This map of 2020 population density (people per square kilometer) with areas of higher population in a darker color than lower population regions.
Map by National Geographic
In the last century, the global population has increased by billions of people. And it is still growing. Job opportunities in large cities have caused an influx of people to these already packed locations. This has resulted in an increase in population density for these cities, which are now forced to expand in order to accommodate the growing population.
Population density is the average number of people per unit, usually miles or kilometers, of land area. Understanding and mapping population density is important. Experts can use this information to inform decisions around resource allocation, natural disaster relief, and new infrastructure projects. Infectious disease scientists use these maps to understand the spread of infectious disease, a topic that has become critical after the COVID-19 global pandemic.
While a useful tool for decision and policymakers, it is important to understand the limitations of population density. Population density is most effective in small-scale places—cities or neighborhoods—where people are evenly distributed. Whereas at a larger scale, such as the state, region, or province level, population density could vary widely as it includes a mix of urban, suburban, and rural places. All of these areas have a vastly different population density, but they are averaged together. This means urban areas could appear to have fewer people than they really do, while rural areas would seem to have more.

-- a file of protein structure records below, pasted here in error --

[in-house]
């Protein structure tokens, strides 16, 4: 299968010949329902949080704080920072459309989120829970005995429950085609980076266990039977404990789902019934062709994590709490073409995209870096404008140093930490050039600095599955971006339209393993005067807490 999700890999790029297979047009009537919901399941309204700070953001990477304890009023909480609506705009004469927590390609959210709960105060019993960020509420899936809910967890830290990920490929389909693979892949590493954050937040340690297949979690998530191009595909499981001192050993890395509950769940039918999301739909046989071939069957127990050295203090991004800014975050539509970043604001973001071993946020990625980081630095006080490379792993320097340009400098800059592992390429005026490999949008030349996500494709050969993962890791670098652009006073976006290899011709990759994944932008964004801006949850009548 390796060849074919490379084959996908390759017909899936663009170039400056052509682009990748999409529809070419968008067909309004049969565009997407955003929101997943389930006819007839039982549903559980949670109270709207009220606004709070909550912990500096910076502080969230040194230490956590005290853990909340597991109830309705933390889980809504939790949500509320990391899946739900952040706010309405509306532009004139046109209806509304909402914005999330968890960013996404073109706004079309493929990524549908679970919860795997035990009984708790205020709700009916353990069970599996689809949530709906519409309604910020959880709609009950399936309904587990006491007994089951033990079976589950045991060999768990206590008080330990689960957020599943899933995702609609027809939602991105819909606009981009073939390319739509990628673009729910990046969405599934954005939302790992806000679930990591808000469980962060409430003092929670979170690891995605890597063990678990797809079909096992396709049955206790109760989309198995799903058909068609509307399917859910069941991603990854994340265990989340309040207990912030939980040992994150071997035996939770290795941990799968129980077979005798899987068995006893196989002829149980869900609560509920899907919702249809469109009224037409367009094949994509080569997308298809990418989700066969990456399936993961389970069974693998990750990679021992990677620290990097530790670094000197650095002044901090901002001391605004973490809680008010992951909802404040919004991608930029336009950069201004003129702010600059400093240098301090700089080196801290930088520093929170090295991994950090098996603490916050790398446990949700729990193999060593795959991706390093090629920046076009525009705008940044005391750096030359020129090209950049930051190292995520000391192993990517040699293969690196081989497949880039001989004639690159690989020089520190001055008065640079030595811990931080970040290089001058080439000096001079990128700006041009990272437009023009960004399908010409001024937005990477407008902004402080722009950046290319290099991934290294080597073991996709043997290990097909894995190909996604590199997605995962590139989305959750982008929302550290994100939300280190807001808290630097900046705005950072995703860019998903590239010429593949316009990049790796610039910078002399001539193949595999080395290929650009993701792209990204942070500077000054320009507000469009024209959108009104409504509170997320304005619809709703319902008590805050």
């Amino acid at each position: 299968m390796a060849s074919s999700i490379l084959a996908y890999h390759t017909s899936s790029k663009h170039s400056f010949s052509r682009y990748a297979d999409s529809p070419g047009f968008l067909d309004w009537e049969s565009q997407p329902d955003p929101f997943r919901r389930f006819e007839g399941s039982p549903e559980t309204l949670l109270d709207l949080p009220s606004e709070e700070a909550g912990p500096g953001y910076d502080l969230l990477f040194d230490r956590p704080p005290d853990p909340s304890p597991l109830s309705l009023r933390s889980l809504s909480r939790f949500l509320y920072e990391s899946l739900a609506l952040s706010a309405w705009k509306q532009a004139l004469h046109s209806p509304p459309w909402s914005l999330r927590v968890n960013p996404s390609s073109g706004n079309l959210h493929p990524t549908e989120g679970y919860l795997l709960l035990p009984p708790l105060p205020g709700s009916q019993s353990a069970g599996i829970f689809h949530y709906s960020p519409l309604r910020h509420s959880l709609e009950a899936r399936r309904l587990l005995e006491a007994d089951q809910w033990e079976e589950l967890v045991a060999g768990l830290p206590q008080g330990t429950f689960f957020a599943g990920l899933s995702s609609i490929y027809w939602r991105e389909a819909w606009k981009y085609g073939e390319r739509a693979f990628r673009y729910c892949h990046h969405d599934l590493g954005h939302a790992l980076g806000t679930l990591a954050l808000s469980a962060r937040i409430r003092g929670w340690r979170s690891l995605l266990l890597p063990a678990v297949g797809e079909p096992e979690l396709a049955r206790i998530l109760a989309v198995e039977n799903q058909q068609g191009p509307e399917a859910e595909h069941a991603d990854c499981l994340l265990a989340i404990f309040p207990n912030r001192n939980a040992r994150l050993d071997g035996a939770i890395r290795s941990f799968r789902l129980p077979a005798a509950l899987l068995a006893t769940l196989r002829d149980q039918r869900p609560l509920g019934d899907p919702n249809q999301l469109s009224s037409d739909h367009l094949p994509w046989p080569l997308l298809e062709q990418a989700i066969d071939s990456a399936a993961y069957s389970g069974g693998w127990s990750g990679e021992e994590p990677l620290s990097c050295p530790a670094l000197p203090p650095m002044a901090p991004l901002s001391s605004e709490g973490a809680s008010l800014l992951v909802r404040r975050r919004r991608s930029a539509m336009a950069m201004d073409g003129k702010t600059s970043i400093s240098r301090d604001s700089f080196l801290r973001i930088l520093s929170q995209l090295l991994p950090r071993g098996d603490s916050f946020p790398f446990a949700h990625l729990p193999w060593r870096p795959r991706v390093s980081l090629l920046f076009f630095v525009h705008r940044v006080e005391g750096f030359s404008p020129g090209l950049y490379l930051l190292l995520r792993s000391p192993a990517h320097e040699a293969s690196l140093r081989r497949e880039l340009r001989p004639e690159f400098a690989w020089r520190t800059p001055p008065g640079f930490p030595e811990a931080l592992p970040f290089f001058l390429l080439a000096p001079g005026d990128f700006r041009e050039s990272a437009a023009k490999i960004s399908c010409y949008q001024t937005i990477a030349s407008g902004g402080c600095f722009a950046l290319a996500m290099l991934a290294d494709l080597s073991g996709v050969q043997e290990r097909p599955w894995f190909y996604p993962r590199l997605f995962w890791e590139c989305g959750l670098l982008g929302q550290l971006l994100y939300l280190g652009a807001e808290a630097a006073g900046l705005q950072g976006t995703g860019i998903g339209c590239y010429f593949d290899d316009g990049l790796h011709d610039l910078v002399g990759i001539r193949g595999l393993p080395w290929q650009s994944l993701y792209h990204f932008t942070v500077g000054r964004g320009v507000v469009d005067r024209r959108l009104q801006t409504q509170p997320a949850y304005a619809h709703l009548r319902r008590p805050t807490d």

Use this map to explore the estimated global population density (people per square kilometer) in 2020. Where do people tend to live? Why might they choose those places? Do you live in a place with a high population density or a low one?
large settlement with a high population density.
harmful condition of a body part or organ.
to guess based on knowledge of the situation or object.
communicable; passed from one person to another.
entry or inflow.
structures and facilities necessary for the functioning of a society, such as roads.
position of a particular point on the surface of the Earth.
an event occurring naturally that has large-scale effects on the environment and people, such as a volcano, earthquake, or hurricane.
an area within a larger city or town where people live and interact with one another.
disease spread quickly throughout a wide geographic area.
person or organization responsible for creating government or organizational rules and behavior.
total number of people or organisms in a particular area.
the number of people living in a set area, such as a square mile.
division of a country larger than a town or county.
any area on Earth with one or more common characteristics. Regions are the basic units of geography.
having to do with country life, or areas with few residents.
distinctive relative size, extent, or degree.
political unit in a nation, such as the United States, Mexico, or Australia.
of or relating to residential area that lies just outside a city.
having to do with city life.